10 Great Steely Dan Deep Album Tracks



steelydanWe all know and love the big, famous Steely Dan songs. But beyond the biggies the Steely Dan catalogue is full of under-appreciated and lesser-known gems. Here is a subjective list of ten of my favorites.

 

10. Two Against Nature – Two Against Nature

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It was one of the great Rock comeback stories of all time. 20 years after their last album the Dan re-emerged with this album in 2000, and it went on to win Grammy Album Of The Year in a huge upset. They were still sonic perfectionists, but while 1980’s Gaucho veered too often into easy listening, this album saw the band get their edge back. There’s nothing squishy about this track.

 

9. Monkey In Your Soul – Pretzel Logic

This is like Steely Dan predicting what a 2010s indie rock band from Austin Texas might sound like. Instead of the usual clever Steely Dan sophistication this is more prosaic fare, musically and lyrically – “I got one and you want four, it’s so hard to help you” – and delivered with an unusual easy looseness that made the track a bit of an outlier.

 

8. Chain Lightning – Katy Lied

The band really only made two straight blues numbers, “Pretzel Logic” which is one of Steely Dan’s better-known numbers, and this one, which isn’t so well-known. Of course I use the term “straight blues” loosely, since the 13-bar structure is built on some unusual blues chords and some untypical backing vocals. Rick Derringer took the lead guitar honors and acquitted himself pretty well.

 

7. Fire In The Hole – Can’t Buy A Thrill

I’m wondering if the entire Can’t Buy A Thrill album isn’t too well-known, like the entire Aja album, to have any songs included on a list like this. But I do know that this track had an indelible impact on an impressionable, music-loving pre-teen. “Am I myself or just another freak” was a call to arms of sorts, without even knowing just how freaky the world could actually get.

 

6. Slang Of Ages – Everything Must Go

Released three years after Two Against Nature, this album was like Let It Be coming on the heels of Abbey Road – more of an off-the-floor feel, smaller, less ambitious, and quite frankly, a bit of a disappointment after the greatness of the comeback album. But a Steely Dan fan can’t not love this track, because it features Walter Becker’s lead vocals for the first time ever, in a way closing the circle that began with multiple lead vocalists on the Can’t Buy A Thrill album back in 1972.

 

5. Your Gold Teeth – Countdown to Ecstasy

The band’s first couple of albums delivered several pop/rock hits, but this track was a preview of the deep jazz influence that would dominate their sound a couple of albums down the line. Still, it Rocks, especially with Skunk Baxter’s incendiary solo and that amazing outro. What a jam.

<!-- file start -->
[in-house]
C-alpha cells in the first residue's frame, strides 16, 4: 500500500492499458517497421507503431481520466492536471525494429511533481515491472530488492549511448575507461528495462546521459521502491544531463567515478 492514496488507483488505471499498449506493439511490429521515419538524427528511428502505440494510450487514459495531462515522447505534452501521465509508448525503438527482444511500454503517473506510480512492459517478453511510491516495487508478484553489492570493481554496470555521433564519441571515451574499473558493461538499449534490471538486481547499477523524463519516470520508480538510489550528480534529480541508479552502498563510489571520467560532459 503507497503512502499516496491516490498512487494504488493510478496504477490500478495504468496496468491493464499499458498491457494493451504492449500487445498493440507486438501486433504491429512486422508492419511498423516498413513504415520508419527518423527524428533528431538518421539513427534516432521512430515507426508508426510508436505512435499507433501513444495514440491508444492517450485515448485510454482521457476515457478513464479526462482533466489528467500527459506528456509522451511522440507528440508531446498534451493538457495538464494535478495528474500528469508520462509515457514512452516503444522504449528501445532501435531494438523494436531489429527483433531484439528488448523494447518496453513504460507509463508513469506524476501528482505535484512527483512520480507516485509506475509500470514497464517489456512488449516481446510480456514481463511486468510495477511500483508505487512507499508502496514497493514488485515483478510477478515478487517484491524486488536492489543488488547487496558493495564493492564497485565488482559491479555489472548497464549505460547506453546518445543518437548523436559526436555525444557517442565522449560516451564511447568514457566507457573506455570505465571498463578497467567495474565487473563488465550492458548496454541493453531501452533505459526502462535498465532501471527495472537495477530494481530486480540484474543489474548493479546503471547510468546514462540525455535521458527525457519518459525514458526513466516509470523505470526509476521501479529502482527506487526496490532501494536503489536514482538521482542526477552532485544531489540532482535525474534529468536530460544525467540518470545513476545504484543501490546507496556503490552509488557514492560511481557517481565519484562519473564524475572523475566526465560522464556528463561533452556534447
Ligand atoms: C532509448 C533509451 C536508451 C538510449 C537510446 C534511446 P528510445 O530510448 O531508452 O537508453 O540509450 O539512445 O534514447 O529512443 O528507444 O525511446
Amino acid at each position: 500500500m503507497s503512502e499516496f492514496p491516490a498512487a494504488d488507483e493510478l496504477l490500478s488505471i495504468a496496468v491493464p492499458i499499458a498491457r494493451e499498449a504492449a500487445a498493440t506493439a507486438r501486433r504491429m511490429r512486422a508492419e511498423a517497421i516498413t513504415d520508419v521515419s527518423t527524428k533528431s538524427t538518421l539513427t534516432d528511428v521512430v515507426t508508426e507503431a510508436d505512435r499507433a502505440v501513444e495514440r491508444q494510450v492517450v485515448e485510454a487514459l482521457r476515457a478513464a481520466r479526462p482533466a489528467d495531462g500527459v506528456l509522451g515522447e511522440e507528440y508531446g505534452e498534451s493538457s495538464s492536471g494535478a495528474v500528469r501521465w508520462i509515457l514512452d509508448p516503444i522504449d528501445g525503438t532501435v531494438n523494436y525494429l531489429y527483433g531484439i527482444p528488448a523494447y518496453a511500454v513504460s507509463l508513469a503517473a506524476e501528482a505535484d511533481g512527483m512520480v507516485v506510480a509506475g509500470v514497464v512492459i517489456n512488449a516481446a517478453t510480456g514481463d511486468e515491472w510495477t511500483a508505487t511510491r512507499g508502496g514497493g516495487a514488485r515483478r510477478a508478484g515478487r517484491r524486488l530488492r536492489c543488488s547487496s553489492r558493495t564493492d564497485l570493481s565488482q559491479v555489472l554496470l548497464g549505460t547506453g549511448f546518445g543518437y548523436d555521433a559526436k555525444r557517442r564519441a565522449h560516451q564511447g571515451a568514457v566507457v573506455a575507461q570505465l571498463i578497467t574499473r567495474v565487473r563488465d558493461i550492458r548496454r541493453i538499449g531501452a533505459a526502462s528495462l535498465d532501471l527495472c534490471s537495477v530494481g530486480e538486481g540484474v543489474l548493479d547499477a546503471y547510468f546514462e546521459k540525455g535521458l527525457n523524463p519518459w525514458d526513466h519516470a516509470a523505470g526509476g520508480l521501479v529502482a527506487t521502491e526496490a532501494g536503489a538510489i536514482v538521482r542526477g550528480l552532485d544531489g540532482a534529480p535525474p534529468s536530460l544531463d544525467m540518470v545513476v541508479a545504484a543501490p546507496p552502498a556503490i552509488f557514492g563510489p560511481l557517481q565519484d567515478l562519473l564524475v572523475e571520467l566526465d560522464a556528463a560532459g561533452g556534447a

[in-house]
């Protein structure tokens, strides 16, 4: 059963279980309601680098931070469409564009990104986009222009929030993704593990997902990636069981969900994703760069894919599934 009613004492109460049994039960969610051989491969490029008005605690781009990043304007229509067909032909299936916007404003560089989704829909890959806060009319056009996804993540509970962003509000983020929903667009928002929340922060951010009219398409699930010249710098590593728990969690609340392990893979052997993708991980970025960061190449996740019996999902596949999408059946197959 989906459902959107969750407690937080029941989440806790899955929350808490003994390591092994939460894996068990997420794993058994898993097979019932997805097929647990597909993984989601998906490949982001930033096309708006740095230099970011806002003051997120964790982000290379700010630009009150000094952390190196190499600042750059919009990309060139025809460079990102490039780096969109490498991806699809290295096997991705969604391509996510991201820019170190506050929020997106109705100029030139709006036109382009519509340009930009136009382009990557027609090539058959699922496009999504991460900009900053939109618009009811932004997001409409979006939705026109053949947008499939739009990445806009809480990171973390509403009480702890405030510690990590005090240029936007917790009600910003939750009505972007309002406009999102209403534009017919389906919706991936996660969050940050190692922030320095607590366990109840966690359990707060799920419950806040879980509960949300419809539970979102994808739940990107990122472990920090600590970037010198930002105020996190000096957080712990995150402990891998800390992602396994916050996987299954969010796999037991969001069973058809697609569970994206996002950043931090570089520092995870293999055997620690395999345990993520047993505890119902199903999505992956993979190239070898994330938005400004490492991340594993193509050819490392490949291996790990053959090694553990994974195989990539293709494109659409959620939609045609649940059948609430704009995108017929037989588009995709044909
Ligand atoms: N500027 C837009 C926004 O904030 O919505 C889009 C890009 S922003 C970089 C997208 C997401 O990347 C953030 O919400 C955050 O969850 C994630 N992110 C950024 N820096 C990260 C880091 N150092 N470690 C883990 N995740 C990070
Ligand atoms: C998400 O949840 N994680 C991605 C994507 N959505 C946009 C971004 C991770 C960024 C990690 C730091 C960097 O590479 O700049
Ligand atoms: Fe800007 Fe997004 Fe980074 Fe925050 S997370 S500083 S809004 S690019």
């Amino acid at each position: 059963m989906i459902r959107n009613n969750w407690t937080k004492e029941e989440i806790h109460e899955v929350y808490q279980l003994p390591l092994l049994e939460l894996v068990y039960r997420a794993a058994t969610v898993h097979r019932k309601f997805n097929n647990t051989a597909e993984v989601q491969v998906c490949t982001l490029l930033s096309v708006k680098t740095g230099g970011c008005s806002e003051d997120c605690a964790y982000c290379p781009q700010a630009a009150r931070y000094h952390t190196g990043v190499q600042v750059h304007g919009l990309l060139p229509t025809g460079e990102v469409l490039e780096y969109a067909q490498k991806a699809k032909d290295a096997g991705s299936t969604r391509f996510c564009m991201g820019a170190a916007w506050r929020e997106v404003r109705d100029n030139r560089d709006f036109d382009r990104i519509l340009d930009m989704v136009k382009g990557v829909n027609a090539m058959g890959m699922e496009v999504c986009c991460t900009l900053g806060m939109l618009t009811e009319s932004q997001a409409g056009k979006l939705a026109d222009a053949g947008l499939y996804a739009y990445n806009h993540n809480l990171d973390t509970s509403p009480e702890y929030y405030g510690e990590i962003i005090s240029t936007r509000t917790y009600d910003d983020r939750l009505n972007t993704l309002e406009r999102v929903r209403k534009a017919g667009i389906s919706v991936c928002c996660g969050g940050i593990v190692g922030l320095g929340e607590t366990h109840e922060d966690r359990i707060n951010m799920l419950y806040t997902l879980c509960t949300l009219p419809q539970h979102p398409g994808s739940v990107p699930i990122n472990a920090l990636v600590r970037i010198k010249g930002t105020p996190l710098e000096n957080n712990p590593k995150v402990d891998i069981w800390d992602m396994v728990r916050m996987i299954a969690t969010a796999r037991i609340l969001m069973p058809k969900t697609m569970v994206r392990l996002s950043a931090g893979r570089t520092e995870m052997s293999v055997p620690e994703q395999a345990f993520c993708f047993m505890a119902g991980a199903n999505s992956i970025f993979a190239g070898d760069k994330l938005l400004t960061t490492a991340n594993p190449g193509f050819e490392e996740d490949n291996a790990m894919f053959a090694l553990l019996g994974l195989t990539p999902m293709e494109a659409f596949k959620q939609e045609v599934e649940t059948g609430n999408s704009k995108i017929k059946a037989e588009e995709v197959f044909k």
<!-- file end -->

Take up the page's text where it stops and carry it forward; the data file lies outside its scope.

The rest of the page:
4. The Royal Scam – The Royal Scam

I remember travelling to Manhattan for a visit and this song came on the radio as we came crawling across the Geo. Washington Bridge. Not only is the bizarre, stop-start rhythm perfect for bumper-to-bumper traffic, but the song’s powerful New York mythology suddenly rose up and smacked me right between the eyes. Not to mention one of the great Rock trumpet solos ever. Good thing I wasn’t driving.

 

3. Barrytown – Pretzel Logic

Steely Dan made their fame merging Rock with Jazz, but it’s important to remember Messrs. Becker and Fagen got their start in the biz as staff songwriters for ABC-Dunhill records. They could probably churn out pop songs in their sleep, and that particular aptitude was a lot more evident on their early albums. This is just a well-crafted pop melody and a well-crafted verse, chorus and middle 8, and there’s not a horn to be heard.

 

2. Everyone’s Gone to The Movies – Katy Lied

Writing a song about a pedophile is not exactly a formula for chart success. At least you can be sure nobody’s going to cover it. And yet the song’s chorus is so sunny and joyful that, had the verse been about just about anything else, it could have been a hit. That’s Steely Dan for you. If you look at the lyric as an allegory of popular culture then you can sing that infectious chorus loud and free.

 

1. West Of Hollywood – Two Against Nature

Steely Dan could build long and complex chord progressions, which include some outrageous and obscure chords, and still keep the song widely accessible – an amazing talent. This chord progression is one of the more amazing, and they must have known it, repeating it several times in the outro. There are a couple of jarring chord changes – they sound like key changes – but after a couple of times through, it all starts to make perfect brilliant sense.

Photo credit: By Kotivalo (Own work) [CC BY-SA 4.0 (http://creativecommons.org/licenses/by-sa/4.0)], via Wikimedia Commons

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  1. Pingback: 10 Great Steely Dan Tracks Part 2: The Hits | Rocknuts

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